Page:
The primary data collection method for this study is mainly one to one interviews through the author will collect the primary data both from Tesco employees and customers. Because according to (Denscombe 2000) an interview is a resolute conversation between two or more persons. Moreover an interview enables the researcher to collect convincing and consistent data which are pertinent to the proposed rationale and research questions. It is important that the environment of the interview to be consistent with the research topic, objectives and purpose.
Survey on employee of Tesco Direct: To do so a permission with the negotiation of different outlets of Tesco Direct already been taken and they have assured to provide best support, as the research is for academic purpose only. The writer will conduct a structured interview through a pre-determined questionnaire.
Survey on Customers: For primary survey on customers structured pre-designed questionnaires (contained open end, semi open and close end questions) may administer through face-to-face interview (FTF) with respondents and this should consider significant time implication. Multilevel sampling procedure (Stratified + Convenient) should be use for this study. Like the employees of Tesco, the writer will conduct a structured interview of the customers also through a pre-determined questionnaire. The questionnaire is prepared in such a way that customers can response freely and is able to elaborate their opinion within the scope of the research topic. The interviewee will be allowed to ask for any help from the writer regarding the questionnaire during the interview.
In the procedure of primary data collection, two approaches may be considered. They are:
Kumar, R. (2005) defined sampling as the procedure of choosing a few (a sample) from a greater group (the sampling population). Kothari, C. R. (2009) indicated a sample design as an explicit arrangement for selecting a sample from a given population. It points to the method or the course of action the researcher would accept in selecting items for the sample. Multilevel sampling procedure (Stratified + Convenient) will follow in drawing the sample for primary survey. Kothari, C. R. (2009) stated that in order to obtain a representative sample, generally stratified sampling method is used if a population from which a sample is to be drawn does not constitute a homogeneous group. According to stratified sampling method the population is separated into few sub-populations which are more homogeneous than the whole population then the substances are selected from each different sub-population to compose a sample. And according to Fink, A. (2003) a convenience sampling consists of a group of persons who are prepared and accessible.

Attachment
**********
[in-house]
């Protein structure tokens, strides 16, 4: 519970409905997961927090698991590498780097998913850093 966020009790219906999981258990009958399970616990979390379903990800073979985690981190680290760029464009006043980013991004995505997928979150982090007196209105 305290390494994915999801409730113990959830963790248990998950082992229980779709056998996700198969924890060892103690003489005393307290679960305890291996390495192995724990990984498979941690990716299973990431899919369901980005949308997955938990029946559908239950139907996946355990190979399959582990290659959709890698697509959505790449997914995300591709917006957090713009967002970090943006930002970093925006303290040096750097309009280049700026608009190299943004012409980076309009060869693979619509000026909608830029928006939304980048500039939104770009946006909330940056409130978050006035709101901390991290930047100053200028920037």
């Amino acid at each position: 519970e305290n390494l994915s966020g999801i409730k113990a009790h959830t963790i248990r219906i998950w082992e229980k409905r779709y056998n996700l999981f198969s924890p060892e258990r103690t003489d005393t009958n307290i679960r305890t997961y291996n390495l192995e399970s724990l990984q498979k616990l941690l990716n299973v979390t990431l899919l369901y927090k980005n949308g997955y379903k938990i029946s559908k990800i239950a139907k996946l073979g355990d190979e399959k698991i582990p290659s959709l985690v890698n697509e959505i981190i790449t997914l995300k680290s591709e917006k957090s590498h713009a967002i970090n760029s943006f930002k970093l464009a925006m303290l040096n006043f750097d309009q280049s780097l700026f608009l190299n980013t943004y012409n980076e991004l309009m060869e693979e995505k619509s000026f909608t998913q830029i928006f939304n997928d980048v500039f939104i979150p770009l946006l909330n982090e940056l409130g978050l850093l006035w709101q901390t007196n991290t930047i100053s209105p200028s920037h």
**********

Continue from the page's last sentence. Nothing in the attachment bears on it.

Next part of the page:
Yin (2003) concluded that data analysis consists of probing, categorising, tabulating, testing or otherwise recombining qualitative substantiation to address the initial propositions of a study. Saunders et al. (2003) insisted that there are different strategies of how to analyze the collected data. Miles and Huberman (1994) indicated three current flows of activity known as data reduction, data display and conclusion drawing as essential tools for data analysis.
In short the author will rely on the theoretical assumptions as well as propositions and analysis will follow the above three steps suggested by Miles and Huberman (1994) after gathering the data by questionnaire, data will be analyzed with different statistical techniques and tests such as arithmetic average or mean, median and mode. Findings of the study will be presented by relevant tables, graphs, and charts.
By the term validity it refers that the author or researcher is testing or measuring what was planned to be tested or measured (Ejvegard 1996). Hence it is imperative to keep in mind that what is actually measured and consequent in the use of it carries lots of importance. Further to get a higher level of validity and reliability of the study, the result and conclusions can be compared to previous studies (if any) in the similar area. Moreover the possibility to use the research outcomes to compare with other comparable situations may also work as a way to make the study more reliable.